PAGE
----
You may have heard your Club instructors stating that we train through ‘positive reinforcement’ and that we ‘avoid aversives’ that might be punishing for your dog so I thought it might be useful to look in a little more details what these things really mean.
Behaviourists split our responses to our dog’s behaviours into 4 broad categories –
|Positive reinforcement||Negative reinforcement|
|Positive punishment||Negative punishment|
A reinforcement response is something that increases the likelihood that your dog will do a particular behaviour
A punishment response is something that decreases the likelihood that your dog will do a particular behaviour.
Let’s look at each in a little more detail.
The dog performs a behaviour (e.g. sit) and gets a reward for it.
e.g. You ask for a sit, he sits, he gets a treat or a fuss. Reinforcers can be anything that your dog finds pleasant and enjoyable… here’s what I think are my dogs’ top 5 reinforcers are:
|Treats delivered from the hand;
Water – the muddier the better;
Play with lots of movement of the toy;
Treats on the floor.
|Tug play – with lots of force;
Chasing – something furry, or a ball;
Tossed treats so she has to chase them;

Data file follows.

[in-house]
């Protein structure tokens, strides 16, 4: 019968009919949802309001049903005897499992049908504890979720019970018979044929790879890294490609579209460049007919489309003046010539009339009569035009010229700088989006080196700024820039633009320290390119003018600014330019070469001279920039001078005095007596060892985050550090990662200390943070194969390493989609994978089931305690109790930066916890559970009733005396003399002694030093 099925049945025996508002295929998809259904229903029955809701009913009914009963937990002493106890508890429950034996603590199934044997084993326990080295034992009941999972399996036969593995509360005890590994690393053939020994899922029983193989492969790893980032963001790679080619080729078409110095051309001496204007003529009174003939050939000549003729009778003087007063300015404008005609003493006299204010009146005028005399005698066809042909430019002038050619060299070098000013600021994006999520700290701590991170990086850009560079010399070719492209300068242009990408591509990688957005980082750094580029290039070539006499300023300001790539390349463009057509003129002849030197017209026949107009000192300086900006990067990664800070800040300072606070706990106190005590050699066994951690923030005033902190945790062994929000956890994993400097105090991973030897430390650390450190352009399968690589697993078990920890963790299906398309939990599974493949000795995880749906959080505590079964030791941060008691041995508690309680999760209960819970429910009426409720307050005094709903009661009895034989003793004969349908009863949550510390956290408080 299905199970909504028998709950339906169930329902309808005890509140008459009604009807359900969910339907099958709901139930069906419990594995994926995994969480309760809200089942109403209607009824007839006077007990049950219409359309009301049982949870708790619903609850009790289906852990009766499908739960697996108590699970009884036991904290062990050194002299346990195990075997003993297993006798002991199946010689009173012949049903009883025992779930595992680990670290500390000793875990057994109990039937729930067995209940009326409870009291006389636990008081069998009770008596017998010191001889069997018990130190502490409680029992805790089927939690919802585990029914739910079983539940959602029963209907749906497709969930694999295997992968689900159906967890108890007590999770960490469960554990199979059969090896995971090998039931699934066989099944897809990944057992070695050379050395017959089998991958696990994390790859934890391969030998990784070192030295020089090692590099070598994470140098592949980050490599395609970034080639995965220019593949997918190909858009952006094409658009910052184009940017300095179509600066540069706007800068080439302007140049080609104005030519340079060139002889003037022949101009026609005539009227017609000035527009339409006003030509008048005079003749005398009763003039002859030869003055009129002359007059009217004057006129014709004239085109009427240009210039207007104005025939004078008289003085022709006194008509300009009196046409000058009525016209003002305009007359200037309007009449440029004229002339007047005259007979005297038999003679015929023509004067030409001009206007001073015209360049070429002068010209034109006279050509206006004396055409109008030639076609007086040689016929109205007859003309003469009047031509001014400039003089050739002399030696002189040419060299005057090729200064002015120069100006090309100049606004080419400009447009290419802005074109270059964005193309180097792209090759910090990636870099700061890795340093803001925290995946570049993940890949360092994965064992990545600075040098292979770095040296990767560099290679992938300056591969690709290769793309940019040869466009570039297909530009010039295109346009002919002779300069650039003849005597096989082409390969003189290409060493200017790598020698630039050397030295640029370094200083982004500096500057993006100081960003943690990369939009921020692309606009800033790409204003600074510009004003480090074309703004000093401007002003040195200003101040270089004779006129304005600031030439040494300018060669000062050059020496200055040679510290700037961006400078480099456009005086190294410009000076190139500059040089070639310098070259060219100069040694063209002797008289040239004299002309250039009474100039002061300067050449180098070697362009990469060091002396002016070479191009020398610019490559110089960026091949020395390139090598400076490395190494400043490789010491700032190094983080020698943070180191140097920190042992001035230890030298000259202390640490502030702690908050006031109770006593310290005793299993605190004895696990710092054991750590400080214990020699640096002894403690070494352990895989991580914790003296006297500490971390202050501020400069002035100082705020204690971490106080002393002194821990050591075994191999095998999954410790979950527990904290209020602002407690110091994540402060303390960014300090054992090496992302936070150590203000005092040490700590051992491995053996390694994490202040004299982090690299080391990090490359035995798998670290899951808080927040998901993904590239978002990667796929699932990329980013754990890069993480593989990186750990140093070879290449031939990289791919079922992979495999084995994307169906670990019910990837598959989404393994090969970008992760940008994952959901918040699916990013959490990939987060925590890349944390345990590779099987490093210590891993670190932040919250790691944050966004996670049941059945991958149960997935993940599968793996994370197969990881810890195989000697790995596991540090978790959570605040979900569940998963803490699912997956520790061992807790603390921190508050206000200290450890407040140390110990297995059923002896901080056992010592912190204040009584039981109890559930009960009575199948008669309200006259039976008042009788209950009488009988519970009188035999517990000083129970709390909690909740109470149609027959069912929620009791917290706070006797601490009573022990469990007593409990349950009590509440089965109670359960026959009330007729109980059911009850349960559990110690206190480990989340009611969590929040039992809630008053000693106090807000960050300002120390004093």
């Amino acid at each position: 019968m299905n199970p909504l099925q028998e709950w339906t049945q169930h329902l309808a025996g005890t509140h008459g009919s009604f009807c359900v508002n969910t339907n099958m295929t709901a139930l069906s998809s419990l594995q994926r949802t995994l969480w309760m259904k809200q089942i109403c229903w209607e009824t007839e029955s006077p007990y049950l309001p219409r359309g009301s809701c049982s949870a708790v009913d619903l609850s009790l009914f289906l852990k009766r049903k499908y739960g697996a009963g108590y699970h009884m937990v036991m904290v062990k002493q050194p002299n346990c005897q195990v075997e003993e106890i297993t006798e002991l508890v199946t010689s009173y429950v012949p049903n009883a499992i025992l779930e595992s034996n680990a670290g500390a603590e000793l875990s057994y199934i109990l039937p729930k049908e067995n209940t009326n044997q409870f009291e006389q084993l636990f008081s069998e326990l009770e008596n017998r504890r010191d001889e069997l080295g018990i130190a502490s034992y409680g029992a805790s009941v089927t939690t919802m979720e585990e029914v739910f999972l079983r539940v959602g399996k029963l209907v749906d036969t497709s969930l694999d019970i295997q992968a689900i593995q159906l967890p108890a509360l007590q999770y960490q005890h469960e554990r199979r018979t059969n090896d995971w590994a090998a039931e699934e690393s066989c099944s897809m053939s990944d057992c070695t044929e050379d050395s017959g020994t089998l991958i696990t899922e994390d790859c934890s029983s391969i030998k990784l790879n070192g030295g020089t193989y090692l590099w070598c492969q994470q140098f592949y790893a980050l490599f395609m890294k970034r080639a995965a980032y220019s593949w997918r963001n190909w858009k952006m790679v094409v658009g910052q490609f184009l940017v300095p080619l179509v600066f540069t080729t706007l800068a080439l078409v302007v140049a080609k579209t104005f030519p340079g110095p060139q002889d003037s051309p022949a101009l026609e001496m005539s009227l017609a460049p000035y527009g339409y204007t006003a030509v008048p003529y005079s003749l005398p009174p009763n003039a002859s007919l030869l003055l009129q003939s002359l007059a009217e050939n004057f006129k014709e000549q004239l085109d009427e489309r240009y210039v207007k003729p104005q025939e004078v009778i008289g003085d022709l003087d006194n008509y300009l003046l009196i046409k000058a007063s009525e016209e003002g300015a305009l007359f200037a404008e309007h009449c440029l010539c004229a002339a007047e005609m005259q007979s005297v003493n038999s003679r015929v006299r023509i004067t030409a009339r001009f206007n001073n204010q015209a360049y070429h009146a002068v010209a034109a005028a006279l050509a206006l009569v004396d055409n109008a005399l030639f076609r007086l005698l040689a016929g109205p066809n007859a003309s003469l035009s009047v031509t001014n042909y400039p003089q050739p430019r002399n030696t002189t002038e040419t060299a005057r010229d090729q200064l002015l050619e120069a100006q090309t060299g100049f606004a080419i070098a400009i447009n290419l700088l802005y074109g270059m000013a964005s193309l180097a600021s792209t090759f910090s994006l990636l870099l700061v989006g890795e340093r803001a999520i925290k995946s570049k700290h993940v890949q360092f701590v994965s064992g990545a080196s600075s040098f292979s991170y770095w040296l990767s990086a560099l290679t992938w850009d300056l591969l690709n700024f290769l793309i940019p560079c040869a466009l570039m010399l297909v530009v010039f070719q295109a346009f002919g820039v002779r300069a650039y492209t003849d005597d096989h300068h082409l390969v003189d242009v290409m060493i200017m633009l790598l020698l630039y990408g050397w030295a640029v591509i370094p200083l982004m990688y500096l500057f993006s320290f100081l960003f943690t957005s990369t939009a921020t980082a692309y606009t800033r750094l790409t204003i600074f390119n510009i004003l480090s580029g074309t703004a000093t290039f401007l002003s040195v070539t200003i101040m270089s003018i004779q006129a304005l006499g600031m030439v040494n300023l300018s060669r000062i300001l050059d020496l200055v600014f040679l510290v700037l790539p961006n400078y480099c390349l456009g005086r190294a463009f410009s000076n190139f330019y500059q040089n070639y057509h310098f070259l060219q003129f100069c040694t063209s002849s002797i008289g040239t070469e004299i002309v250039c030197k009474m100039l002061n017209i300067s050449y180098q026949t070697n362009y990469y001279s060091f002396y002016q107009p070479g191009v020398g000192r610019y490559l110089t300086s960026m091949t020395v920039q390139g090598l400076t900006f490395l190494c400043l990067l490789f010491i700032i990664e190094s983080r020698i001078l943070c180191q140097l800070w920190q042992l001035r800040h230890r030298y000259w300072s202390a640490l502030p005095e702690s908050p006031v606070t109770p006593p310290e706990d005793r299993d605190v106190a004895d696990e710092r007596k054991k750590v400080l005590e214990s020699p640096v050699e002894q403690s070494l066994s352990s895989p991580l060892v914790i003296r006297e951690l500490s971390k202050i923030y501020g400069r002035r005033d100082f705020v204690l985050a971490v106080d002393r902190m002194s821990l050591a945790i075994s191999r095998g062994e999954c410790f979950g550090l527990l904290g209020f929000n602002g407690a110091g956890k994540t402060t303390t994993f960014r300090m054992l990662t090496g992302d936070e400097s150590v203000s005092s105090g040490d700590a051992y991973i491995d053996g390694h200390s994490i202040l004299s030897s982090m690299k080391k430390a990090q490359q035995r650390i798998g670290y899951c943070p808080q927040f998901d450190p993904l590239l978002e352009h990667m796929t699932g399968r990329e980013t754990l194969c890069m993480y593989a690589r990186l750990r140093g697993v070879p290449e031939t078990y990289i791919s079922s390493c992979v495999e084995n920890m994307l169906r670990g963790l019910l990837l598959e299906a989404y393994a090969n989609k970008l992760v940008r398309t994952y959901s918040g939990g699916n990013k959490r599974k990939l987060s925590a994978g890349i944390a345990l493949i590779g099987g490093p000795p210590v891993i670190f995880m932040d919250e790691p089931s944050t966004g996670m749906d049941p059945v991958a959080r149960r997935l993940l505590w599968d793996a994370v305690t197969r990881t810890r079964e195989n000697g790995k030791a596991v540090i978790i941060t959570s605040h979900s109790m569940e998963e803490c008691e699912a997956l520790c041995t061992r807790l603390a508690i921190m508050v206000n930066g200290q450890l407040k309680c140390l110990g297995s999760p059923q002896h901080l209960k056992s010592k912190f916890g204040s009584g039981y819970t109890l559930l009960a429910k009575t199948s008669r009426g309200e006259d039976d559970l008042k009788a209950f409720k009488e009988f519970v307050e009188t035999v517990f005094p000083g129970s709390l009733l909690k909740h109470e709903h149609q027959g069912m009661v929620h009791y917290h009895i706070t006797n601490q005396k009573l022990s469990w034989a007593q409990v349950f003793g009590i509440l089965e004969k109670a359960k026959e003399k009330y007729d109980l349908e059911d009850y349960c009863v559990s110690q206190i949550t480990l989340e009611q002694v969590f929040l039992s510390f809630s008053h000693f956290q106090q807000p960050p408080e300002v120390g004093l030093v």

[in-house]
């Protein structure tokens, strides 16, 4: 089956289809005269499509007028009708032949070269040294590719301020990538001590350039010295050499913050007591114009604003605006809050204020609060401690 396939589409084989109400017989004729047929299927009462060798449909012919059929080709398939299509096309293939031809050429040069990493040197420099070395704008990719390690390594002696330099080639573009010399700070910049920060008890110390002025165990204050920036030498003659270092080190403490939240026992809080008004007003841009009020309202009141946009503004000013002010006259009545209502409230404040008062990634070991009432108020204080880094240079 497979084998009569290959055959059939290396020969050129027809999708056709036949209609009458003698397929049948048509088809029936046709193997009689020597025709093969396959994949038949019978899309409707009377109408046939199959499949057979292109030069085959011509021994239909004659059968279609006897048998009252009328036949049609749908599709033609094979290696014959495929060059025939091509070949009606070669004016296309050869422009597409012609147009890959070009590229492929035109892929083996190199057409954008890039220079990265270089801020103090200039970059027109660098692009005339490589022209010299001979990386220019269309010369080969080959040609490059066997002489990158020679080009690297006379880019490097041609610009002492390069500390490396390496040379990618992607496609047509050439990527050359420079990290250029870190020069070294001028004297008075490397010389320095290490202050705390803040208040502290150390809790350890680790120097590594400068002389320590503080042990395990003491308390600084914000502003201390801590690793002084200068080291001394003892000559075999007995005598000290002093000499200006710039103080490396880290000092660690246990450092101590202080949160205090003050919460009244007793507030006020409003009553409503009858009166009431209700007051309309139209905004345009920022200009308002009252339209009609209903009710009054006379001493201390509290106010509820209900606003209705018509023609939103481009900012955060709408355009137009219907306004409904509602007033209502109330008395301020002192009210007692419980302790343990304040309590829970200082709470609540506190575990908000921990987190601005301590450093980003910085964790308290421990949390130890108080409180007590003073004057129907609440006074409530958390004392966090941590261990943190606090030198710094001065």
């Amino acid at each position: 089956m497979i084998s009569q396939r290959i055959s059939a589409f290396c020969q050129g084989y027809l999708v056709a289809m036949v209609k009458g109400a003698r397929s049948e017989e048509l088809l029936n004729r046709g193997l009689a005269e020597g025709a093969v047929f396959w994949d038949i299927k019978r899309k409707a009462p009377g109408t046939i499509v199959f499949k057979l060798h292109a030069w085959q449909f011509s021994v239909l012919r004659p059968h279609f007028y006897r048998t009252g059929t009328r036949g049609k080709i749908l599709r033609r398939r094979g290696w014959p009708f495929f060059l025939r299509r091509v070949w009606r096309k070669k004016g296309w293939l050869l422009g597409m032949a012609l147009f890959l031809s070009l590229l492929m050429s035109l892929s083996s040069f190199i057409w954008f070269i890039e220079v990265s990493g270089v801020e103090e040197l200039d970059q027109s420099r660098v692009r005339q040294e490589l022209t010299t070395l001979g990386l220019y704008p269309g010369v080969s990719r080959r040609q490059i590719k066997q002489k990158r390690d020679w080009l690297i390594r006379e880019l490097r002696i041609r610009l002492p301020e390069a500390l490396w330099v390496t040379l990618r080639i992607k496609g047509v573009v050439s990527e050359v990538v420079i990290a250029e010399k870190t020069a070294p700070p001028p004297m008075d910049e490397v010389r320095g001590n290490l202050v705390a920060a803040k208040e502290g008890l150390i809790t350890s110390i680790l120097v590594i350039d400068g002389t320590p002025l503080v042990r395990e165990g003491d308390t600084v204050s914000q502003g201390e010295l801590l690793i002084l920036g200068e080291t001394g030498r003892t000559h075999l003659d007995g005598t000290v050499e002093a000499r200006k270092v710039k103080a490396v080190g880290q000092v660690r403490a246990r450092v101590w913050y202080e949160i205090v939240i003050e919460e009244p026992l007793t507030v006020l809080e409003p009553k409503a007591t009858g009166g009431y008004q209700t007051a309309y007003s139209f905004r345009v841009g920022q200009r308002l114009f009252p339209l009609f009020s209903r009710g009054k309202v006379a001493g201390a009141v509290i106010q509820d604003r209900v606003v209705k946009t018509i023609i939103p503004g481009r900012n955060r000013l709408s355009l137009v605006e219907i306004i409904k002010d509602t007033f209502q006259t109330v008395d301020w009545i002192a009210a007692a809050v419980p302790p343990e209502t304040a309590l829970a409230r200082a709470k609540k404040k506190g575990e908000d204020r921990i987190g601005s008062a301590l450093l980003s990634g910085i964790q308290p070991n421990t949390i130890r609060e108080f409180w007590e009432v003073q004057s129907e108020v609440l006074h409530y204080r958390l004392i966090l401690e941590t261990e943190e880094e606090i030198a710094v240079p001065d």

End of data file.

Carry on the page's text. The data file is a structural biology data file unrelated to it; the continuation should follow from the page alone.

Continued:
What do your dogs most enjoy? Can you incorporate it into your training?
Positive reinforcement is the main way we help our dogs to learn, but we need to be careful, sometimes we positively reward the wrong thing by accident,
e.g. Your puppy wants to play, he’s excited so he jumps up. You try to push him off, which involves physical contact, and he thinks this is all part of the game. He’s been rewarded for jumping up by having hands on him and attention.
And sometimes what they find rewarding isn’t appropriate or safe
e.g. Shenzi is definitely not allowed to chase down small furry creatures, and I have to be careful with balls and tug toys as she can become overexcited.
Causing something aversive (unpleasant) to happen to the dog until the dog does a behaviour
e.g. a traditional method of teaching a dog to open its mouth was to pinch its ear until the mouth opened, the dog eventually learns that mouth-opening stops the pain.
Doing something aversive in response to an unwanted behaviour.
e.g. Kneeing a dog in the chest because he/she jumps up. This can cause injury to both the dog’s chest, and the person doing the kneeing (if 60kg of Levi jumped up at me whilst I was standing on one leg, there’s no way I’d stay standing!)
e.g. Lead yanking, or any device (e.g. ‘anti pull’ harnesses, headcollars, slip leads, choke collars and figure 8 leads) that tighten under the arm pits, round the neck or around the muzzle when the dog pulls. These devices work by causing discomfort or pain every time the dog pulls (exactly when discomfort becomes pain is a difficult judgment to make – but they wouldn’t have any effect if they weren’t unpleasant in some way).
Taking something away that the dog finds pleasurable or desirable
e.g. taking away your dog’s bowl when they are eating (that’s why doing this can lead to food guarding, the dog is minding his own business tucking into his grub and is randomly punished for no reason)